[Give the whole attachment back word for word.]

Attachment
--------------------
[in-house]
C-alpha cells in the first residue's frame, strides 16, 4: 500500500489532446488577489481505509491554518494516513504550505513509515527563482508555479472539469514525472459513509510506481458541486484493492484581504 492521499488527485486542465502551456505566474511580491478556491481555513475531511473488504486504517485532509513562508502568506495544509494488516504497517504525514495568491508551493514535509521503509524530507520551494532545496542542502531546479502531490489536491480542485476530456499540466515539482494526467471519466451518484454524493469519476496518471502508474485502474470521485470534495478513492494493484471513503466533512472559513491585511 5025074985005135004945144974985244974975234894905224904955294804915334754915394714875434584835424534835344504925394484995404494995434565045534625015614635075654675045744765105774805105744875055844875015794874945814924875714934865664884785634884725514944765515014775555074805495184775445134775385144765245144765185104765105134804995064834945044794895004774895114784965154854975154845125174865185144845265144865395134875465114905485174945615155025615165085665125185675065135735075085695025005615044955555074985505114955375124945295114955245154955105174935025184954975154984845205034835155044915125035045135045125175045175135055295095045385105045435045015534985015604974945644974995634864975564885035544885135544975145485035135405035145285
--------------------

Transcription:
[in-house]
C-alpha cells in the first residue's frame, strides 16, 4: 500500500489532446488577489481505509491554518494516513504550505513509515527563482508555479472539469514525472459513509510506481458541486484493492484581504 492521499488527485486542465502551456505566474511580491478556491481555513475531511473488504486504517485532509513562508502568506495544509494488516504497517504525514495568491508551493514535509521503509524530507520551494532545496542542502531546479502531490489536491480542485476530456499540466515539482494526467471519466451518484454524493469519476496518471502508474485502474470521485470534495478513492494493484471513503466533512472559513491585511 5025074985005135004945144974985244974975234894905224904955294804915334754915394714875434584835424534835344504925394484995404494995434565045534625015614635075654675045744765105774805105744875055844875015794874945814924875714934865664884785634884725514944765515014775555074805495184775445134775385144765245144765185104765105134804995064834945044794895004774895114784965154854975154845125174865185144845265144865395134875465114905485174945615155025615165085665125185675065135735075085695025005615044955555074985505114955375124945295114955245154955105174935025184954975154984845205034835155044915125035045135045125175045175135055295095045385105045435045015534985015604974945644974995634864975564885035544885135544975145485035135405035145285